It occurred to me later that there was something essentially Catholic about that experience. That may sound odd since obviously a man need not be a Catholic or even any kind of Christian to enjoy a Sunday morning with his children. Yet what I experienced was not just the joy of the moment itself but the way in which that joy is connected to the whole of God’s good work in the world. I felt a profound sense of connection. The sweetness of the air and the sounds of my kids playing were somehow tapped into the mystery of salvation. There is an endless continuity between that moment in time and the crucifixion and resurrection of Our Lord.

A lot of Christians, including many liturgical Protestants, have been taught that the word catholic means universal. That is true up to a point, but it is not quite as accurate as it is to say that catholic means according to the whole. That is what the Greek words that make up our word catholic, κατά and ὅλος, mean literally. When we say that the Church is Catholic, we mean that she is whole, she is full. When we say that we are Catholic, we mean that we share in that wholeness and partake of that fullness. And that means that our entire experience of creation is part of the deal. The boundaries of our faith are far more expansive than what we might otherwise imagine.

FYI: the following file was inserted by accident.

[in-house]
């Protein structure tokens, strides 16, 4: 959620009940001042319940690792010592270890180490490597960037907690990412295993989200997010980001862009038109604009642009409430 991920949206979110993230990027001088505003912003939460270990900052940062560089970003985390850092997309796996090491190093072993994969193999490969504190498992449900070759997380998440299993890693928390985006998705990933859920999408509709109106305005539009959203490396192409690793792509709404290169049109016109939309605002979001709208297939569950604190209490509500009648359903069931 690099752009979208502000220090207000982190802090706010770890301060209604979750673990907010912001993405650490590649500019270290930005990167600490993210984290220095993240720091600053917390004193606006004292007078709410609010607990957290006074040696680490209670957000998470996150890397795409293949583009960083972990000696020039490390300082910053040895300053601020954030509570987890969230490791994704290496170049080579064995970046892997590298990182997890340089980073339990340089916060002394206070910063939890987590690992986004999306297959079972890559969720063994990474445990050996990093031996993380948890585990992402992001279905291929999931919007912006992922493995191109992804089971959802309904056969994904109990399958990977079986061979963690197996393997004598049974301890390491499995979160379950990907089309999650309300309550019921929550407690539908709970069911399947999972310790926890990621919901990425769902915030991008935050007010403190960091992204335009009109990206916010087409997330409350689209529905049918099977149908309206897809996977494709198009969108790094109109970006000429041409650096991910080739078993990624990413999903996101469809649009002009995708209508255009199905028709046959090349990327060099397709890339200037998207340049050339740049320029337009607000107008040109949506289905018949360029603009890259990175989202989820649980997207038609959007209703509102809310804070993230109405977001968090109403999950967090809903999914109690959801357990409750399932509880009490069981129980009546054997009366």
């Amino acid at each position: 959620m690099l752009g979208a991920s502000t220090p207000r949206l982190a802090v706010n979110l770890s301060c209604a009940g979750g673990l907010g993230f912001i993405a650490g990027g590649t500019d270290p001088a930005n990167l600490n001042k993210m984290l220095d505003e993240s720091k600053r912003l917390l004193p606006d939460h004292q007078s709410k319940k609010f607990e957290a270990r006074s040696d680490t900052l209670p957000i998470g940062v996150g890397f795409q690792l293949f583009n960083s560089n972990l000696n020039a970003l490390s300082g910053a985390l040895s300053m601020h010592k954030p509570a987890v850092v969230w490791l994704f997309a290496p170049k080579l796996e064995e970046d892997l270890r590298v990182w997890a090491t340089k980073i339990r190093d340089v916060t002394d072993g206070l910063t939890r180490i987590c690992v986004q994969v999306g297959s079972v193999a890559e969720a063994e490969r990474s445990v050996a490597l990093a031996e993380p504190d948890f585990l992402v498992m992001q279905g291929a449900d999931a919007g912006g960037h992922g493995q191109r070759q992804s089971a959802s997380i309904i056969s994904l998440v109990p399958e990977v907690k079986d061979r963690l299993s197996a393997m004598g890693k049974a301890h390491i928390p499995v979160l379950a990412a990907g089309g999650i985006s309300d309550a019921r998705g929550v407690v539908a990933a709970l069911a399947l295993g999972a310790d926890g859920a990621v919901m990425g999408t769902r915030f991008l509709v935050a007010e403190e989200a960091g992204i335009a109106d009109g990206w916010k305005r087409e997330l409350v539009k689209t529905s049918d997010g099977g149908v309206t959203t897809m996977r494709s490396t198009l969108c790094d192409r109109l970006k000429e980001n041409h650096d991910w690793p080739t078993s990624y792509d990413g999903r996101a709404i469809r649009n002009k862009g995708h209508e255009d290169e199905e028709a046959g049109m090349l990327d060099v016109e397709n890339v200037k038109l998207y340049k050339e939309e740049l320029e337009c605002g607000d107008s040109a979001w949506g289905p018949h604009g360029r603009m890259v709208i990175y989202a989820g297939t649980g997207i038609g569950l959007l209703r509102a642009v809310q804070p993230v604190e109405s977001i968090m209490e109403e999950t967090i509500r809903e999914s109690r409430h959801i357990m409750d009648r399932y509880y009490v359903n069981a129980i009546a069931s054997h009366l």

One of the things that is often hard to communicate when evangelizing is the fact that Christianity is a way of life far more than a set of theorems. To be sure, there is a rich and vibrant intellectual life in the Catholic tradition that builds off of the foundation of basic doctrine. Nevertheless, having all the basic doctrine boxes checked will not make you a Christian, nor will reading every word of the Summa Theologica give you a Catholic mind and heart. People today want sound byte answers to their questions about life, faith, God, and all the rest, but what they need is to live inside the heart of God. This is why I think that some of the best evangelism today comes not from having the slickest pamphlets with the best answers but from being forthrightly and unabashedly strange. Consider this:

Undoubtedly weird to see eucharistic adoration happening in a public place, yet by allowing the sacred to invade and inhabit the every day, we begin to wake up to the reality that everything is being made holy by the presence of Christ in the world. In a Catholic worldview, the whole world participates in the life that God has given and restored in Christ. The air is Catholic. The trees are Catholic. The act of walking down the street, of buying a slice of pizza, of feeling the sun on your face is Catholic.

The beauty of the Catholic faith is that it brings together all that is true and good into one whole. It integrates and it elevates. There is truth and goodness to be found in a marketplace, and in a classroom, and in a church, and in the backyard with the children on a warm summer day. The Catholic faith takes each of those goods and binds them together through the heart of Jesus so that they all flow forth with His life. In the light of Catholic truth, every moment becomes eucharistic.